Kickstarter spotlight: Ouya

Last week it was the GameDock for iOS, this week it’s the Ouya for Android. Unlike the GameDock though, which is a game console dock for iOS devices, the Ouya is a game console powered by Android. It’s essentially a $99 box with a Tegra 3 chip, 1GB of RAM, 8GB of storage, WiFi, Bluetooth 4.0, HDMI, a USB 2.0 port, and one or two wireless controllers. It runs on a special version of Android 4, and is designed to connect to a TV and merge Android games with a full controller, including analog stick control. Despite being Android though, games appear to need some tweaks to play nicely with the system, so mentions of SDKs and partner developers are plentiful in the project description. It’s Android, but it’s not, in a way.

The interesting thing here is how this project has exploded. In a day it has reached over $2 million in funding, more than double its $950,000 funding goal. That’s Pebble speeds. No doubt the $99 price tag has something to do with it, but that price tag also makes me rather nervous. Packing all that hardware and a controller into $99 seems optimistic, even if the project itself doesn’t have any obvious signs of being a scam. Even if it’s cheap though, I still don’t quite get why people are flocking to it at those speeds.

What’s also kinda disturbing is the estimated delivery date of March 2013. While it’s likely very realistic, that’s so far into the future that the above specs are likely not going to be all that impressive by then. The Tegra 3 chip will be 1.5 years old by then, which is getting into end of life. The $99 price might actually be possible only because of this delivery date, as production costs for such a device are bound to have dropped significantly by then.

Truth is that any high end Android tablet or phone with an HDMI connection can serve as a game console, and depending on what you find important with such a setup, might even be able to do a much better job of it. It’s perfectly possible to use e.g. an Xbox 360 controller on Android, and even make the controller emulate touch input if you have root. That last bit means that games that only have on-screen controls suddenly work with a controller. It’s also possible to use a Wii controller’s motion control to play Android games, use a mouse and a keyboard, and Xbox Kinect implementation is being worked on by the USB/BT Joystick Center developer. To make it perfectly clear, everything in this paragraph is things you can do with existing Android devices, not the Ouya.

The Ouya does promise that all games will at least have a free demo, or be free to play completely, have some sot of username-based system, and that games will come out exclusively for the console. To be perfectly frank though, a company that needs to use Kickstarter to gather funds is unlikely to be able to score exclusivity with the big developers. Games like Shadowgun and Modern Combat 3, to mention two of the most console-like Android games out there, have sold between 100,000 and 500,000 copies according to Google Play. That’s 4-20 times more copies sold than there will even be Ouya consoles at launch, 8 months from now. I know that more consoles will be available as time goes by, but how much time does a console that uses 1.5 year old smartphone and tablet hardware going to have? Exactly. So, you will excuse me if I doubt that the big developers are going to give the Ouya and major exclusive titles. There are lots of great indie games of course, but the truth is that unless Ouya itself is making games, any game that is good enough to be a success will be ported to as many platforms as possible. “Exclusivity” is a great marketing promise, but only holds true if you’re Microsoft or Sony and develop games yourself.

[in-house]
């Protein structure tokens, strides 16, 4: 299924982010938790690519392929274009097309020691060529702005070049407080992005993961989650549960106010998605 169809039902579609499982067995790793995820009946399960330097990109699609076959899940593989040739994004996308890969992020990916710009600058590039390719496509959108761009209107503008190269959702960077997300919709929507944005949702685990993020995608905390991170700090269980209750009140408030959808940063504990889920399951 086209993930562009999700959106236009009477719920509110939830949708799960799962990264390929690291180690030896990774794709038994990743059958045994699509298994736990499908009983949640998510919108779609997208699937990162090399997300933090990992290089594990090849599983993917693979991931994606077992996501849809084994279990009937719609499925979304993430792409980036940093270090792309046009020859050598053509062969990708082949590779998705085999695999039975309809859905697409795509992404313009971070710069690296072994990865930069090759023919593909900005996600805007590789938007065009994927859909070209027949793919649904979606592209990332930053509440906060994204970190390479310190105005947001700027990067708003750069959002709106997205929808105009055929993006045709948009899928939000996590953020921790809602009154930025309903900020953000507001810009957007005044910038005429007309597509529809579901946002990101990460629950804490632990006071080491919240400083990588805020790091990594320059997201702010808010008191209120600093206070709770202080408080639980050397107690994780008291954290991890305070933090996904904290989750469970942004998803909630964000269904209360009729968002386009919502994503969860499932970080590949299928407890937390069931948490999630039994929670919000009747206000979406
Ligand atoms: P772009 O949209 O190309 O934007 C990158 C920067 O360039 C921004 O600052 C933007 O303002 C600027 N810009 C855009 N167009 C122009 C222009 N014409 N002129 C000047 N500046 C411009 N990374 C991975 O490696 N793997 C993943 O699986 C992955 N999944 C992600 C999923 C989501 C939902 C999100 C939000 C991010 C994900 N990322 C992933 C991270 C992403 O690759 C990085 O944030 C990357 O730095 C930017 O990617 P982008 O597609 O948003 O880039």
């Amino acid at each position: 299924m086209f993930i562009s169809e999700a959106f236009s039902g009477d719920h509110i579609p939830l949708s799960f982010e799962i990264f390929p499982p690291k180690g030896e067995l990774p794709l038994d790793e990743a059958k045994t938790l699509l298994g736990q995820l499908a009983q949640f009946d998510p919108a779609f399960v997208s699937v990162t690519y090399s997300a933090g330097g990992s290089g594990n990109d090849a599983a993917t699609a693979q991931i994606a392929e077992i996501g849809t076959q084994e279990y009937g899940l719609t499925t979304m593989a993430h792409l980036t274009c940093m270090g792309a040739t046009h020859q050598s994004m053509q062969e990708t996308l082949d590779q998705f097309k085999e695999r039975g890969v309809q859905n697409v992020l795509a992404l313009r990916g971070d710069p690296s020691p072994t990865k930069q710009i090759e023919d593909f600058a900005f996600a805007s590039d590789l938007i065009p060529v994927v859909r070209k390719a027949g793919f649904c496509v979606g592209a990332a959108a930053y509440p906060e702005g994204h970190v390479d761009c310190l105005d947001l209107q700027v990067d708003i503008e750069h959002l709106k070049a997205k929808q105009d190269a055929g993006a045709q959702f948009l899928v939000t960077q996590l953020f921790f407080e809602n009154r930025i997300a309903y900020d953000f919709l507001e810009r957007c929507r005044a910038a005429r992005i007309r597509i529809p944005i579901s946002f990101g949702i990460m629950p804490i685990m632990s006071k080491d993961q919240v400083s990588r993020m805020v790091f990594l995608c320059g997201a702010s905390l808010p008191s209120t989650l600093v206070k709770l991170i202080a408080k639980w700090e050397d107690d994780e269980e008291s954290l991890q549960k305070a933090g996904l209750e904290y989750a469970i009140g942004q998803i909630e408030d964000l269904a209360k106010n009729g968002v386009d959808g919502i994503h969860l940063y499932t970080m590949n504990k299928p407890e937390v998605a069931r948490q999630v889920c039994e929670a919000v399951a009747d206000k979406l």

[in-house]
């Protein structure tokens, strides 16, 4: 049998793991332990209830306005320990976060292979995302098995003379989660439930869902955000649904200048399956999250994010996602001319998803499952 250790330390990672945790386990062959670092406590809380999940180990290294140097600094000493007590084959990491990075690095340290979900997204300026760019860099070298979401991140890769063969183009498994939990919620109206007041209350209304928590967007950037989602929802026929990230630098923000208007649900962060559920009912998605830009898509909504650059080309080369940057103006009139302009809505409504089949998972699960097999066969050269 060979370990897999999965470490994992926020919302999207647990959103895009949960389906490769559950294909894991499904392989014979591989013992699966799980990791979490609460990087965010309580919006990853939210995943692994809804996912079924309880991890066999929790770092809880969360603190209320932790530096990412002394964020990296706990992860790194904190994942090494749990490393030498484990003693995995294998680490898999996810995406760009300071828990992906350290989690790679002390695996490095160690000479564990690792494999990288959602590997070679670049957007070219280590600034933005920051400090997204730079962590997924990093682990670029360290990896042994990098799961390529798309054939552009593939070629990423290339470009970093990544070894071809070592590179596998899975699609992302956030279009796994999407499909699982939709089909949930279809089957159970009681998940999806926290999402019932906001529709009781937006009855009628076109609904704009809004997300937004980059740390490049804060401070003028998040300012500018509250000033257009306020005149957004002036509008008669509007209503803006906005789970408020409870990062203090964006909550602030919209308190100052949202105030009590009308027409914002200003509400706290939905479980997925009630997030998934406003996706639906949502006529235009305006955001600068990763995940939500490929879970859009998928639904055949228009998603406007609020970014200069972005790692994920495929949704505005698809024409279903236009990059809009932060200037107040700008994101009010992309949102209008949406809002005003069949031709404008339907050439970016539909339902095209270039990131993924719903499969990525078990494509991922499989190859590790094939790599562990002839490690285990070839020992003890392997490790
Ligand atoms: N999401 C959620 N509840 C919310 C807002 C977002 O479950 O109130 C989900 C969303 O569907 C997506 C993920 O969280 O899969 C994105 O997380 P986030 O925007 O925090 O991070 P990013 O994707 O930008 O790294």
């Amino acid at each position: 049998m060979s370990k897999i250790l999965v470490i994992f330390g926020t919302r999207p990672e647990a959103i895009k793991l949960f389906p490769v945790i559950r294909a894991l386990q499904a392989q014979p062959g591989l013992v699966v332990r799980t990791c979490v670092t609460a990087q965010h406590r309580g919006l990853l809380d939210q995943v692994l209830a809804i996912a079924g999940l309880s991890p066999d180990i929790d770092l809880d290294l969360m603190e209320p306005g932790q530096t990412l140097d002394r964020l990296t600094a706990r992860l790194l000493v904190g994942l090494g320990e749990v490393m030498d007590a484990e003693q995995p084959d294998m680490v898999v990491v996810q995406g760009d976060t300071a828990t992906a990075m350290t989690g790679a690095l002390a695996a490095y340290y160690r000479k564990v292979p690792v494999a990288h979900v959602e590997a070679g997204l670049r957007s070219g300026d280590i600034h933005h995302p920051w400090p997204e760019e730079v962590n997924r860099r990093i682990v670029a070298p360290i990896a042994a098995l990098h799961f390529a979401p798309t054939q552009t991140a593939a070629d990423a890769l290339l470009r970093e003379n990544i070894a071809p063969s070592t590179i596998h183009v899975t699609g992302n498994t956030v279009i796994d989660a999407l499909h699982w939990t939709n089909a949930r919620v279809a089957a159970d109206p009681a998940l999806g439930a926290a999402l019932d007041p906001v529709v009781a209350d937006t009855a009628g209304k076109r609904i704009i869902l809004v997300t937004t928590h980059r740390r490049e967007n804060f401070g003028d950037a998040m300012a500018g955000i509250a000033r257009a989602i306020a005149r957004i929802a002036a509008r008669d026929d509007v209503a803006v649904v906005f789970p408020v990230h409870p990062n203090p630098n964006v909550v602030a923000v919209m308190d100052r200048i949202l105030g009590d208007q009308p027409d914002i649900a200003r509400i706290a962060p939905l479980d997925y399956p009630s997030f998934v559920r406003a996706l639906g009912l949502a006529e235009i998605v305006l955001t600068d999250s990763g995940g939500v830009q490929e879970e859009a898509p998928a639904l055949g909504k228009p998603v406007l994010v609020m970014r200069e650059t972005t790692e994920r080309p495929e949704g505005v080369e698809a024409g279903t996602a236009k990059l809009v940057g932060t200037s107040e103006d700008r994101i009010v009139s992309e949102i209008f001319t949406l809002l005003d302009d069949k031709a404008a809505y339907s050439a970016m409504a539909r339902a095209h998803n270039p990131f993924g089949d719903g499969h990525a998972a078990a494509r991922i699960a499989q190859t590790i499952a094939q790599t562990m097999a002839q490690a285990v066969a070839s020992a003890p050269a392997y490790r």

The bottom line, as far as I see it, is that no matter how many fancy controllers and SDKs for them you produce, it’s very hard to compete with stock Android for functionality, a system that can be made compatible with more or less every game out there, right now.

Unfortunately, so few people are aware of this that when a product like Ouya comes along, it seems like it’s actually innovative. I’m not saying that there aren’t part of Ouya that has potential, but I think it’s a mistake to make it a hardware solution rather than a software solution.

Anyways, you better hurry if you want in on this before it’s sold out, as the first batch is limited to a bit over 20,000 units if you combine all the pledge levels, with about 15,000 left in the $99 tier. Personally though I would never pledge for this particular project. In a nutshell, why would I want to pay $99 and wait 8 months when I have two Android devices by my side that do a better job now than this promises to do in a year?

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Andreas Ødegård

Andreas Ødegård is more interested in aftermarket (and user created) software and hardware than chasing the latest gadgets. His day job as a teacher keeps him interested in education tech and takes up most of his time.

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One thought on “Kickstarter spotlight: Ouya

  • You make some great points, but I’ still optimistic for the future of this product. The hardware doesn’t matter that much as the Tegra chips still haven’t been optimized for all cores yet on Android. There’s still power there to be tapped and hopefully they can maximize it’s potential. It’s the price (if they can maintain it) that intrigues me. I love gaming on my tab, but it is a bit annoying plugging in the charger, the HDMI, pairing the controller, etc. If this can do it for nearly 1/4 the cost and be ready at a moments notice nestled next to my TV, I’m all for it. At the very least, it has generated a ton of interest in Android gaming. Still trying to get my mind around 2 million in a day. Wow!


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